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Working in the Marie Celeste
Walking into work this morning, I was struck by how many people weren't there. A list on the wall by the clocking in gizmo suggests that of the morning production team, twenty five people came in. Twenty didn't. A similar story for the afternoon. A similar story for other parts, but I think the worst hit are the stock handlers (reception, storage, and expedition), out of a team of ten there are now three.
It doesn't make my job any easier, mind you. Normally I'd do the same thing if there's one person or one hundred. But thanks to the virus I have an additional task - disinfecting door handles, toilets, tables, the kettle, and so on. Takes about forty minutes, and I have to do it three times (morning, noon, afternoon). Doesn't leave so much time for my normal work, so I've been leaving late.
It's a lot quieter now the stressy people are no longer around. Yeah, you know what? I might die of the SARS-CoV-2 virus in three weeks (sadly too late to die on 1st April, my twisted sense of humour would find that amusing). I might be messily decapitated at quarter past five in the afternoon next Thursday on my way home as a result of a toy car meeting a jack-knifed truck. Or I might wake up tomorrow, put the kettle on, and keel over dead from an aneurysm in my brain. I might. I might. I might....
What I'm not going to do is get stressed about it. Che sarà sarà, whatever will be will be...
Went straight home today. I will do some shopping tomorrow. Had a great drive. Brilliant sunshine, empty road, speeding along (ahem, it's faster than a pushbike...) and for the first time I was generally happy enough to sing along (badly, I'm sure) to my selection of eighties songs. I mean, Satellite, Africa, anything by Bonnie Tyler...
When I got home, I called the garage as a formality to confirm the cancellation of my Friday appointment to get the car looked at. That was met with "Why? We're still here!". So Iguess I'll go get the car seen to after all.
He's going to love it when I point out that it's probably a ten minute job to whip on a new piece, but first you gotta move the engine. ☺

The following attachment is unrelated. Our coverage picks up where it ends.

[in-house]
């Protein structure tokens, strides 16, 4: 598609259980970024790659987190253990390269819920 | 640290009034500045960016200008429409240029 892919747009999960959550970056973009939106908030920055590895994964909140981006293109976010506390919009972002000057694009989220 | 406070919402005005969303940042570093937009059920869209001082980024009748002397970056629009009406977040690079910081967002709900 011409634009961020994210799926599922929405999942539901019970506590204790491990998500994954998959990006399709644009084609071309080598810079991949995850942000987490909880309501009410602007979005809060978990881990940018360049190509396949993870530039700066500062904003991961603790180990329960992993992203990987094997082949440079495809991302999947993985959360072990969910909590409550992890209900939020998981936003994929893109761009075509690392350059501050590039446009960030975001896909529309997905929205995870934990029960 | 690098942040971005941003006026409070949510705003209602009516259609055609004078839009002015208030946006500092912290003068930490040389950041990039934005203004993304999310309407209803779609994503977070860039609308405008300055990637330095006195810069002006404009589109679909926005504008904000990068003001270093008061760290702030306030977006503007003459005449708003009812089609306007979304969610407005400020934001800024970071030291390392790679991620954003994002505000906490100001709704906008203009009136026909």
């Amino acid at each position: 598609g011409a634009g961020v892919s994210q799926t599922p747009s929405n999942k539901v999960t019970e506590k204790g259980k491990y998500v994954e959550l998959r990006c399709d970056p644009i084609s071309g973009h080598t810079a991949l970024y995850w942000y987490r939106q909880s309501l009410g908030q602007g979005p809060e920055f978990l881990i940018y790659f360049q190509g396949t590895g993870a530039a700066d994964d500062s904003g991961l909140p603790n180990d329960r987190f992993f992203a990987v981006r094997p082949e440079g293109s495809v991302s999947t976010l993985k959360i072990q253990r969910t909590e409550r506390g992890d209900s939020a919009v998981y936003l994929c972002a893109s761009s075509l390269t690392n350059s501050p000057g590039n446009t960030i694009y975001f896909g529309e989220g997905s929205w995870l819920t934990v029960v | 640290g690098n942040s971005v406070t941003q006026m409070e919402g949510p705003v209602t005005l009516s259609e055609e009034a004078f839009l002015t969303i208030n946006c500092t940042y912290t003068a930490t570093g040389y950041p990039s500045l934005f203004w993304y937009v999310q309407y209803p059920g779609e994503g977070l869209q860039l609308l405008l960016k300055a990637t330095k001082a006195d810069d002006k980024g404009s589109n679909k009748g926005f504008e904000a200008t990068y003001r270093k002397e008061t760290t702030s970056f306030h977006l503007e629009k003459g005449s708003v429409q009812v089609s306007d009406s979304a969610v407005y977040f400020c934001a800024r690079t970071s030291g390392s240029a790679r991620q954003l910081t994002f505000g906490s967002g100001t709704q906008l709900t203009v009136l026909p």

I found a forum post that talks about how to do it (with photos). It doesn't look overly difficult, it's just tedious and fiddly. Basically, remove the radiator, remove the front bumper assembly, disconnect the gearbox from the wheels, disconnect the exhaust joint, unbolt it all, jack it (the engine) up and swing it aside (that's why the radiator is removed, to make space). Then do the ten minute swapsydoodle. Then put everything back together. Sheesh...
I guess for the special form I will need to fill in the box for "achete de première nécessitié"? He counts as one of the companies still operating, and there's no other box that makes sense. I might write "réparation voiture" underneath, and add his address. After all, I guess it makes sense, people still need to get their cars fixed, right? Especially if they're still using them (got the form for that!).
What the hell, Britain?
Looking at my news app, I see that Brits, lost for something to do in the lockdown, decided to go walk in the park, the beach, Snowdonia... don't you people understand what a lockdown is?
I'll let you know, Frenchies think you're nuts. And some of them have suggested that the nonchalant "meh" attitude that Brits have towards the virus is not so different to that of their Brexit negotiations, and we all know how well that went.
People are apparently queuing for their final Big Mac before McDonald's closes. It's the workers that I worry about - who's going to cover their loss of income?
Meanwhile Johnson keeps threatening to implement stricter measures. Shut up man and just do it. Take a leaf out of France's book and implement a need-to-go system with harsh punishments for those who dont need.
Oh, and there are rumours that France may be on the way for a nationwide "couvre-feu". That quaint phrase (literally "cover [the] fire") means a curfew. Several cities have already implemented this. A nationwide one would be unprecedented in times of peace, but I think it is sinking into people's heads (except the Brits and Brazillians perhaps) that this entire event is unprecedented. The world is shutting down in a way that the two world wars failed to manage, with lockdowns unheard of, and suddenly "coronavirus" is the most important thing in the world...
Three months ago, it didn't exist.
Take a moment to think about that.
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|David Pilling, 24th March 2020, 13:33|
Yes there is a sense of "I don't want to be on the same team as these dim people, where have they been for the last few weeks". Three weeks ago I walked through the centre of Blackpool and thought it was the last normal day. OTOH the media is all about manipulation, lets hold up these "stupid people" as an example so that the rest of you learn to behave. It's like how the news often ends with a happy story about toddlers learning to wash their hands - they're actually telling us to wash our hands.
'course you're complaining about the Brits being calm (or couldn't care less) and then describing your own what your co-workers will call "sang froid".
Do you save Bonnie Tyler's "Lost in France" for special occasions.
Interesting to learn the meaning of curfew.
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